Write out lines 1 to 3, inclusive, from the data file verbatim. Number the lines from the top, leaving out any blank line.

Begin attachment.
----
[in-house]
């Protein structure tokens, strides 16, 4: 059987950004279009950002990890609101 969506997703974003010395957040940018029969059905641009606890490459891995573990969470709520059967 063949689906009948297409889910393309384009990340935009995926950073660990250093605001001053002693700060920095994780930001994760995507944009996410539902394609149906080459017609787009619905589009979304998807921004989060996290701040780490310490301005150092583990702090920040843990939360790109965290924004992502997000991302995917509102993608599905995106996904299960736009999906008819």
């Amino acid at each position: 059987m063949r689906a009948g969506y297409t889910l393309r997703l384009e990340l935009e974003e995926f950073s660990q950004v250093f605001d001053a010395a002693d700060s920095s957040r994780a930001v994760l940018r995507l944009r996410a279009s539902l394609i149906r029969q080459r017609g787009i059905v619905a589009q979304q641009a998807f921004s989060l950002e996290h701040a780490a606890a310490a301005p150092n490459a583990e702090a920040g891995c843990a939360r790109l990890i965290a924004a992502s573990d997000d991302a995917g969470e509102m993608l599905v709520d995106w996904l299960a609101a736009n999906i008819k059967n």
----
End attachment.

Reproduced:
[in-house]
């Protein structure tokens, strides 16, 4: 059987950004279009950002990890609101 969506997703974003010395957040940018029969059905641009606890490459891995573990969470709520059967 063949689906009948297409889910393309384009990340935009995926950073660990250093605001001053002693700060920095994780930001994760995507944009996410539902394609149906080459017609787009619905589009979304998807921004989060996290701040780490310490301005150092583990702090920040843990939360790109965290924004992502997000991302995917509102993608599905995106996904299960736009999906008819």
């Amino acid at each position: 059987m063949r689906a009948g969506y297409t889910l393309r997703l384009e990340l935009e974003e995926f950073s660990q950004v250093f605001d001053a010395a002693d700060s920095s957040r994780a930001v994760l940018r995507l944009r996410a279009s539902l394609i149906r029969q080459r017609g787009i059905v619905a589009q979304q641009a998807f921004s989060l950002e996290h701040a780490a606890a310490a301005p150092n490459a583990e702090a920040g891995c843990a939360r790109l990890i965290a924004a992502s573990d997000d991302a995917g969470e509102m993608l599905v709520d995106w996904l299960a609101a736009n999906i008819k059967n």